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The Role of Labour Standards in DevelopmentFrom theory to sustainable practice?$
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Tonia Novitz and David Mangan

Print publication date: 2011

Print ISBN-13: 9780197264911

Published to British Academy Scholarship Online: January 2013

DOI: 10.5871/bacad/9780197264911.001.0001

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Corporate social responsibility*

Corporate social responsibility*

Its potential and its limits for labour participation

Chapter:
(p.170) (p.171) 10 Corporate social responsibility*
Source:
The Role of Labour Standards in Development
Author(s):

Charlotte Villiers

Publisher:
British Academy
DOI:10.5871/bacad/9780197264911.003.0011

The potential role of corporations through their corporate social responsibility (CSR) activities in sustainable development is significant for workers and trade unions because sustainable development is widely considered to include recognition of the needs and relevance of labour. CSR might thus be considered to provide an open door for a more participatory role for workers and their representatives, and for achieving better and stronger labour standards. However, this chapter argues that CSR is unlikely to bring about sustainability in this way and is in fact more likely to exclude labour participation. It addresses the links that can be made between CSR and labour rights. It highlights the limitations of CSR, explains why its promises are likely to be unfulfilled, and argues that an alternative approach is required. Workers and trade unions need to collaborate with other social movements to establish a countervailing power to that enjoyed by large corporations. A stronger accountability regime is also required that will ensure real responsibility of corporations for their actions.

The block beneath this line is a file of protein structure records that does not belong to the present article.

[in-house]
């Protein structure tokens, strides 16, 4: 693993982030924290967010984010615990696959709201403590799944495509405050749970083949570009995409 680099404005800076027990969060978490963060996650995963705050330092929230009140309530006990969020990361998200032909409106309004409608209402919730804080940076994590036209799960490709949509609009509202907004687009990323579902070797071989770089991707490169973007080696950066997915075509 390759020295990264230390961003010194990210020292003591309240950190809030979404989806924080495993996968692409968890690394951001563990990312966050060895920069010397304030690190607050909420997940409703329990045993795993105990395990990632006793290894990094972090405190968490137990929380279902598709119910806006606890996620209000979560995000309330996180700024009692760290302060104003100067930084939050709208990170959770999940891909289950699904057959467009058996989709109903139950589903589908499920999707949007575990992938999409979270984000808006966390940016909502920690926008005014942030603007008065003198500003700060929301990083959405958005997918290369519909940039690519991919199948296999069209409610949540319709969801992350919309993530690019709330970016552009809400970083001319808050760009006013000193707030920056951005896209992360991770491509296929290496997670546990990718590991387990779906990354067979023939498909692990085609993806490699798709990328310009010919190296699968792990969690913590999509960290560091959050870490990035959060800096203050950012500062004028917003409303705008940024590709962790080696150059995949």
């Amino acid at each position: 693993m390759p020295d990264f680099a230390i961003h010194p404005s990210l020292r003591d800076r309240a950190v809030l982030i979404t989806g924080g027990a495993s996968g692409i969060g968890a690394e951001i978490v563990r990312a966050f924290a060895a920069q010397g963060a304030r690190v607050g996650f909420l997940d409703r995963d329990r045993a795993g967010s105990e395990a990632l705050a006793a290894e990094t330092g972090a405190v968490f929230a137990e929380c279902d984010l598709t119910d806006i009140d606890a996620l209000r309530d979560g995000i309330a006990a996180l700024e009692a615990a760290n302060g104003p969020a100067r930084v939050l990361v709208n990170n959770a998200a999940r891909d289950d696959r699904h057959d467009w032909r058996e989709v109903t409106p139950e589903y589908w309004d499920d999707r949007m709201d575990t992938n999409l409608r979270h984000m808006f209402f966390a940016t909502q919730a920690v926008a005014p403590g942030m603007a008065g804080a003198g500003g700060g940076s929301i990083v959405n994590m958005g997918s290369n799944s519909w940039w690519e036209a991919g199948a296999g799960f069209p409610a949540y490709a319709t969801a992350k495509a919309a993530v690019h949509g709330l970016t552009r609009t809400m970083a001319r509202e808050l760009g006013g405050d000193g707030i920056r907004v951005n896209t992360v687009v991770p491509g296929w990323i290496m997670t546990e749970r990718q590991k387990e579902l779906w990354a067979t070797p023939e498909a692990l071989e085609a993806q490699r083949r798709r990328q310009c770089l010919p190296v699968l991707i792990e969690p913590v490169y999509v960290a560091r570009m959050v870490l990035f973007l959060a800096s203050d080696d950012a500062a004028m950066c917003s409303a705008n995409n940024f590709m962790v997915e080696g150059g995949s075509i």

Keywords:   corporations, sustainable development, workers, trade unions, labour participation, labour rights, accountability

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